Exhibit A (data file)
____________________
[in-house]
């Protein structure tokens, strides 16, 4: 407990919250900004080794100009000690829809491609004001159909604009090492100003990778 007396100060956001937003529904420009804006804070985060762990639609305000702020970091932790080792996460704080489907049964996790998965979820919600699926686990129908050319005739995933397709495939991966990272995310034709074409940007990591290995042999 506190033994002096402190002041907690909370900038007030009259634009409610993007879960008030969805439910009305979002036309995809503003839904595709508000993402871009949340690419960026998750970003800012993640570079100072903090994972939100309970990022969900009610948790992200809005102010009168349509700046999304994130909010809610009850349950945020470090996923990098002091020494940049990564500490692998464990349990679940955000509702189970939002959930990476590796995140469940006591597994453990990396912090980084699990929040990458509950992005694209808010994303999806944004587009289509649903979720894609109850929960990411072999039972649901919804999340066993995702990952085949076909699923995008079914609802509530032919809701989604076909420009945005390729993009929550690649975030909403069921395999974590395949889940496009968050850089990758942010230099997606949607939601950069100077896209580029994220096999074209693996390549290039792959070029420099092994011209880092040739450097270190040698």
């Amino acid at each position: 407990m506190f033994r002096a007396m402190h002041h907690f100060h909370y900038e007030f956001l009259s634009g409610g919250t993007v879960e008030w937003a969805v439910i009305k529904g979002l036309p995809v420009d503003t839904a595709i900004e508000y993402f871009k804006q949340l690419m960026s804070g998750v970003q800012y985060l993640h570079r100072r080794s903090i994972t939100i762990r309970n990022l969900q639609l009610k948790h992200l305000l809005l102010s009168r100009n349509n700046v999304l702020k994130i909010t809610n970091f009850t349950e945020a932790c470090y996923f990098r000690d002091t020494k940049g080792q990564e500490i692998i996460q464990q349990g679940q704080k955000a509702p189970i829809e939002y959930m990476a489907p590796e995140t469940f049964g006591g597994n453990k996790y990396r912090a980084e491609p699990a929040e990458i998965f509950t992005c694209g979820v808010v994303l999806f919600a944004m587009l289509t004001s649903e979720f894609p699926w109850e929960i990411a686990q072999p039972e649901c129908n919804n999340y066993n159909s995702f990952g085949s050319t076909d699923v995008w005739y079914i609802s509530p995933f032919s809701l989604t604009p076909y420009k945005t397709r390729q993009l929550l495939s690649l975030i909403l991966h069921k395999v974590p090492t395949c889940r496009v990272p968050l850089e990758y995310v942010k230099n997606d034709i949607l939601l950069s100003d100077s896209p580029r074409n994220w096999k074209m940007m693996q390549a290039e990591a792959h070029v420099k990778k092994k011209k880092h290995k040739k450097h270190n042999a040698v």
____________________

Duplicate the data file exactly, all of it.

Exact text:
[in-house]
């Protein structure tokens, strides 16, 4: 407990919250900004080794100009000690829809491609004001159909604009090492100003990778 007396100060956001937003529904420009804006804070985060762990639609305000702020970091932790080792996460704080489907049964996790998965979820919600699926686990129908050319005739995933397709495939991966990272995310034709074409940007990591290995042999 506190033994002096402190002041907690909370900038007030009259634009409610993007879960008030969805439910009305979002036309995809503003839904595709508000993402871009949340690419960026998750970003800012993640570079100072903090994972939100309970990022969900009610948790992200809005102010009168349509700046999304994130909010809610009850349950945020470090996923990098002091020494940049990564500490692998464990349990679940955000509702189970939002959930990476590796995140469940006591597994453990990396912090980084699990929040990458509950992005694209808010994303999806944004587009289509649903979720894609109850929960990411072999039972649901919804999340066993995702990952085949076909699923995008079914609802509530032919809701989604076909420009945005390729993009929550690649975030909403069921395999974590395949889940496009968050850089990758942010230099997606949607939601950069100077896209580029994220096999074209693996390549290039792959070029420099092994011209880092040739450097270190040698």
């Amino acid at each position: 407990m506190f033994r002096a007396m402190h002041h907690f100060h909370y900038e007030f956001l009259s634009g409610g919250t993007v879960e008030w937003a969805v439910i009305k529904g979002l036309p995809v420009d503003t839904a595709i900004e508000y993402f871009k804006q949340l690419m960026s804070g998750v970003q800012y985060l993640h570079r100072r080794s903090i994972t939100i762990r309970n990022l969900q639609l009610k948790h992200l305000l809005l102010s009168r100009n349509n700046v999304l702020k994130i909010t809610n970091f009850t349950e945020a932790c470090y996923f990098r000690d002091t020494k940049g080792q990564e500490i692998i996460q464990q349990g679940q704080k955000a509702p189970i829809e939002y959930m990476a489907p590796e995140t469940f049964g006591g597994n453990k996790y990396r912090a980084e491609p699990a929040e990458i998965f509950t992005c694209g979820v808010v994303l999806f919600a944004m587009l289509t004001s649903e979720f894609p699926w109850e929960i990411a686990q072999p039972e649901c129908n919804n999340y066993n159909s995702f990952g085949s050319t076909d699923v995008w005739y079914i609802s509530p995933f032919s809701l989604t604009p076909y420009k945005t397709r390729q993009l929550l495939s690649l975030i909403l991966h069921k395999v974590p090492t395949c889940r496009v990272p968050l850089e990758y995310v942010k230099n997606d034709i949607l939601l950069s100003d100077s896209p580029r074409n994220w096999k074209m940007m693996q390549a290039e990591a792959h070029v420099k990778k092994k011209k880092h290995k040739k450097h270190n042999a040698v």